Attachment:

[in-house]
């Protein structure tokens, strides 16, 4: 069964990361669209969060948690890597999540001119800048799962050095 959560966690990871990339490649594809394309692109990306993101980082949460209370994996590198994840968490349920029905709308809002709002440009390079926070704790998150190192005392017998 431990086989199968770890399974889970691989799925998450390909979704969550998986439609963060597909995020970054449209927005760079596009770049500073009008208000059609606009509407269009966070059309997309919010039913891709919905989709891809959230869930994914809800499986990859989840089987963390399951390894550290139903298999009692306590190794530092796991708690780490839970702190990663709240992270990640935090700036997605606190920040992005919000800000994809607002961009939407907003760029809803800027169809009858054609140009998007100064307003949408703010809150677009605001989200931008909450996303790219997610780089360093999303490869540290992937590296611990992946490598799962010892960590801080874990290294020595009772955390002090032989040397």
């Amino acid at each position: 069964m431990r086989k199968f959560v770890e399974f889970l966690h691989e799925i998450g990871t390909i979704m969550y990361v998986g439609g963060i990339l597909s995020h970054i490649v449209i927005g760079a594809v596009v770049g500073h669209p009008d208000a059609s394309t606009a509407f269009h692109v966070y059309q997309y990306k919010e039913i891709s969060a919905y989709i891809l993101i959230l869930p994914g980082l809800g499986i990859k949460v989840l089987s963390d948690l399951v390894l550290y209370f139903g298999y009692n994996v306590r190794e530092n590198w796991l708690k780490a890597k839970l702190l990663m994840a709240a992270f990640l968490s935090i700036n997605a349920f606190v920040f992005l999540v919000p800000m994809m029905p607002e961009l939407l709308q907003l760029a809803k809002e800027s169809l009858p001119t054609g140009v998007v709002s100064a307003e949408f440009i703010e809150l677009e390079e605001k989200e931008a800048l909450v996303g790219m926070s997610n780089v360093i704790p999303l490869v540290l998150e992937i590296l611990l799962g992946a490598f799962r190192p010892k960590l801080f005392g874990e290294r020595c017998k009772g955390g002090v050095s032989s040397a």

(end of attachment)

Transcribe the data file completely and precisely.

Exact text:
[in-house]
């Protein structure tokens, strides 16, 4: 069964990361669209969060948690890597999540001119800048799962050095 959560966690990871990339490649594809394309692109990306993101980082949460209370994996590198994840968490349920029905709308809002709002440009390079926070704790998150190192005392017998 431990086989199968770890399974889970691989799925998450390909979704969550998986439609963060597909995020970054449209927005760079596009770049500073009008208000059609606009509407269009966070059309997309919010039913891709919905989709891809959230869930994914809800499986990859989840089987963390399951390894550290139903298999009692306590190794530092796991708690780490839970702190990663709240992270990640935090700036997605606190920040992005919000800000994809607002961009939407907003760029809803800027169809009858054609140009998007100064307003949408703010809150677009605001989200931008909450996303790219997610780089360093999303490869540290992937590296611990992946490598799962010892960590801080874990290294020595009772955390002090032989040397």
């Amino acid at each position: 069964m431990r086989k199968f959560v770890e399974f889970l966690h691989e799925i998450g990871t390909i979704m969550y990361v998986g439609g963060i990339l597909s995020h970054i490649v449209i927005g760079a594809v596009v770049g500073h669209p009008d208000a059609s394309t606009a509407f269009h692109v966070y059309q997309y990306k919010e039913i891709s969060a919905y989709i891809l993101i959230l869930p994914g980082l809800g499986i990859k949460v989840l089987s963390d948690l399951v390894l550290y209370f139903g298999y009692n994996v306590r190794e530092n590198w796991l708690k780490a890597k839970l702190l990663m994840a709240a992270f990640l968490s935090i700036n997605a349920f606190v920040f992005l999540v919000p800000m994809m029905p607002e961009l939407l709308q907003l760029a809803k809002e800027s169809l009858p001119t054609g140009v998007v709002s100064a307003e949408f440009i703010e809150l677009e390079e605001k989200e931008a800048l909450v996303g790219m926070s997610n780089v360093i704790p999303l490869v540290l998150e992937i590296l611990l799962g992946a490598f799962r190192p010892k960590l801080f005392g874990e290294r020595c017998k009772g955390g002090v050095s032989s040397a």